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  1. 24 Aug '08 15:19
    I read sometimes in high level tournaments that a player is playing for a drawn game - right from the first move. Why would he do this?
    Anyway how does one play for a draw? At my level the nearest thing I come to playing for a draw is when I see that I cannot win, I will try to get a stalemate, repeated check or repeated moves position just to wriggle out of losing. Any comments?
  2. Standard member JonathanB of London
    Curb Your Enthusiasm
    24 Aug '08 15:46
    Originally posted by dixondo
    ... how does one play for a draw?
    Three examples of people playing for a draw from the word go ...

    http://streathambrixtonchess.blogspot.com/2007/12/interesting-french-exchange.html

    as for why ... well playing chess is difficult. Agreeing a draw quickly is much less stressful. If you're playing somebody better than you then gaining a half point for the draw leaves you better off than losing and getting 0.
  3. 24 Aug '08 17:24
    Originally posted by dixondo
    I read sometimes in high level tournaments that a player is playing for a drawn game - right from the first move. Why would he do this?
    Anyway how does one play for a draw?
    For example you are leading a tournament 5-0 and in the championship game your opponent is 4-1. It would be nice to have a perfect 6-0, but a draw in the final match will give you the trophy just as well. So you start out with some variation that leads to a lot of early exchanges (especially the Q's) and a symmetrical pawn structure. The idea being to eliminate your opponent's chances of winning by getting material off the board and perhaps leaving only Kings and pawns staring at each other with no real way for either side to break through.
  4. 24 Aug '08 17:37
    I'll try to find the game between mikhail gurevich and Nigel Short from the final round of the Interzonal (1990 I think? Maybe someone can help here?)).

    Gurevich only needed a draw to advance to the Candidates matches for the world title, chose the exchange variation of the French defence, and was ground down mercilessly by Short!

    His position deteriorated bit-by-bit because his mindset was draw-exchange pieces-draw-exchange pieces. Short simply accumulated tiny advantages with each exchange - he needed to win but didn't panic; he just let Gurevich slowly self-destruct!

    Playing for a draw from the word go is incredibly difficult-I never do it even when it's all i need in a tournament. Better just to play your normal game - 2 results suit you, only 1 doesn't, so the odds are in your favour!?
  5. Standard member Nowakowski
    10. O-O
    24 Aug '08 17:54
    Originally posted by dixondo
    I read sometimes in high level tournaments that a player is playing for a drawn game - right from the first move. Why would he do this?
    Anyway how does one play for a draw? At my level the nearest thing I come to playing for a draw is when I see that I cannot win, I will try to get a stalemate, repeated check or repeated moves position just to wriggle out of losing. Any comments?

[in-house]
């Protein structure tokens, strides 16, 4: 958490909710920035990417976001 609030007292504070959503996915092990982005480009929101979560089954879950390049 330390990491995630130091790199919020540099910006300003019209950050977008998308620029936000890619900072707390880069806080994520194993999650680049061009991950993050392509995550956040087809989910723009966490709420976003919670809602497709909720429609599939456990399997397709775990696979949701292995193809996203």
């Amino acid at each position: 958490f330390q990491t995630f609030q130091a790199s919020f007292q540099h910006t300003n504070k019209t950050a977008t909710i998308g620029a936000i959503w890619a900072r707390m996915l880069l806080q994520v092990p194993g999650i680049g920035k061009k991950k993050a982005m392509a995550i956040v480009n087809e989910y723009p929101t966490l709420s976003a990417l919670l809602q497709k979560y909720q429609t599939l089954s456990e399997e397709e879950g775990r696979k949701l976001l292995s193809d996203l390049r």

read the Riga open 2008...and you'll understand how irritating it is when players force draws from lost positions... Korch is getting pretty ticked
  6. Standard member JonathanB of London
    Curb Your Enthusiasm
    24 Aug '08 19:55 / 1 edit
    Originally posted by streetfighter
    I'll try to find the game between mikhail gurevich and Nigel Short from the final round of the Interzonal (1990 I think? Maybe someone can help here?)).
    Yes it was Manilla 1990. It's still one of my favourite games of all time.

    Here's Gurevich-Short

    http://streathambrixtonchess.blogspot.com/2007/11/jbs-favourite-moves-ii.html

    and for those interested...

    (a) Tal trying for (and just getting) a draw against Korchnoi

    http://streathambrixtonchess.blogspot.com/2008/02/interesting-french-exchange-iii.html

    (b) notorious kiddie fiddler Brian Eley trying for (and not getting) a draw against Uhlmann

    http://streathambrixtonchess.blogspot.com/2008/04/interesting-french-exchange-v.html


    [ it's my aim in life to be the world's expert on the French Exchange ;-) ]
  7. 24 Aug '08 20:56
    Cheers JonB. Would have posted it too except my girlfriend has been on the computer for about 75 hours doing e-bay stuff! (She uses the profits to buy chocolate ice cream for greenpawn-see the riga thread)
  8. 25 Aug '08 00:28
    Originally posted by streetfighter
    Cheers JonB. Would have posted it too except my girlfriend has been on the computer for about 75 hours doing e-bay stuff! (She uses the profits to buy chocolate ice cream for greenpawn-see the riga thread)
    Hi - just back from Bells - a good night. Talking to and drinking
    heavily with an FM about chess and chess books.

    Anyway.
    If you look at the old games from the 1800's players like
    Blackburne and alike often played the exchange French with
    every expectation of winning. The game can suddenly go 'kapow'
    with sacs everywhere.

    It's written in the all the good chess books that one should never sit
    down with a draw in mind. You must earn your draw and that means
    palying for a win.

    Better get some sleep (after some blitz). Have work - no bank holiday for me.
    Chocolate ice cream for breakfast.
  9. 25 Aug '08 13:07 / 3 edits
    I am pretty sure this is the Gurevich-Short game mentioned:
  10. Standard member JonathanB of London
    Curb Your Enthusiasm
    25 Aug '08 17:17
    Originally posted by Deece
    I am pretty sure this is the Gurevich-Short game mentioned:
    Yes - that's it.